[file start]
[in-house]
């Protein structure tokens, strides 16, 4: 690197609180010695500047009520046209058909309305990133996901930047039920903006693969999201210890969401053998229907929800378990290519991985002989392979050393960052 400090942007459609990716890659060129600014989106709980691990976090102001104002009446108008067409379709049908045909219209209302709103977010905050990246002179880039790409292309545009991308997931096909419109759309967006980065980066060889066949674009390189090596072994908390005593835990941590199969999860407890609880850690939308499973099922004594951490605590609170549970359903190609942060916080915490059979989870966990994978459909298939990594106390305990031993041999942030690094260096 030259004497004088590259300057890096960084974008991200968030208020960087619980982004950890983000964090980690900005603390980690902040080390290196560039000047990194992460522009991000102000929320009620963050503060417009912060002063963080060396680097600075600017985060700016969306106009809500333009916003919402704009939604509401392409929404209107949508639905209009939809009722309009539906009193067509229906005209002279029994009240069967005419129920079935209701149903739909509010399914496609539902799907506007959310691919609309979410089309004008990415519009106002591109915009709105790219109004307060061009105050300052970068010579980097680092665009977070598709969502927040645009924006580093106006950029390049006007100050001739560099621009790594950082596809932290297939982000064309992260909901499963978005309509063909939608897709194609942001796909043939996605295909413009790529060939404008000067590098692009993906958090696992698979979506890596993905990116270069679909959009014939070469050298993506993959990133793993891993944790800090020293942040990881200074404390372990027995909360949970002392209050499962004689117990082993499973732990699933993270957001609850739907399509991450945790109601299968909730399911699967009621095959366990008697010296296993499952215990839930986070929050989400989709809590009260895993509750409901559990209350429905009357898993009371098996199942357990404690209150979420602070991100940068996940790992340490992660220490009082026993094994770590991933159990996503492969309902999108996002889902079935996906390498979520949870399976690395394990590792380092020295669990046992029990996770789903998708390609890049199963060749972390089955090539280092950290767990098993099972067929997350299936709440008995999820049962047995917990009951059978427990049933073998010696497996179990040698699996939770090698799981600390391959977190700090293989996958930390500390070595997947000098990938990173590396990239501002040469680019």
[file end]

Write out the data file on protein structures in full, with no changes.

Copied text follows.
[in-house]
């Protein structure tokens, strides 16, 4: 690197609180010695500047009520046209058909309305990133996901930047039920903006693969999201210890969401053998229907929800378990290519991985002989392979050393960052 400090942007459609990716890659060129600014989106709980691990976090102001104002009446108008067409379709049908045909219209209302709103977010905050990246002179880039790409292309545009991308997931096909419109759309967006980065980066060889066949674009390189090596072994908390005593835990941590199969999860407890609880850690939308499973099922004594951490605590609170549970359903190609942060916080915490059979989870966990994978459909298939990594106390305990031993041999942030690094260096 030259004497004088590259300057890096960084974008991200968030208020960087619980982004950890983000964090980690900005603390980690902040080390290196560039000047990194992460522009991000102000929320009620963050503060417009912060002063963080060396680097600075600017985060700016969306106009809500333009916003919402704009939604509401392409929404209107949508639905209009939809009722309009539906009193067509229906005209002279029994009240069967005419129920079935209701149903739909509010399914496609539902799907506007959310691919609309979410089309004008990415519009106002591109915009709105790219109004307060061009105050300052970068010579980097680092665009977070598709969502927040645009924006580093106006950029390049006007100050001739560099621009790594950082596809932290297939982000064309992260909901499963978005309509063909939608897709194609942001796909043939996605295909413009790529060939404008000067590098692009993906958090696992698979979506890596993905990116270069679909959009014939070469050298993506993959990133793993891993944790800090020293942040990881200074404390372990027995909360949970002392209050499962004689117990082993499973732990699933993270957001609850739907399509991450945790109601299968909730399911699967009621095959366990008697010296296993499952215990839930986070929050989400989709809590009260895993509750409901559990209350429905009357898993009371098996199942357990404690209150979420602070991100940068996940790992340490992660220490009082026993094994770590991933159990996503492969309902999108996002889902079935996906390498979520949870399976690395394990590792380092020295669990046992029990996770789903998708390609890049199963060749972390089955090539280092950290767990098993099972067929997350299936709440008995999820049962047995917990009951059978427990049933073998010696497996179990040698699996939770090698799981600390391959977190700090293989996958930390500390070595997947000098990938990173590396990239501002040469680019």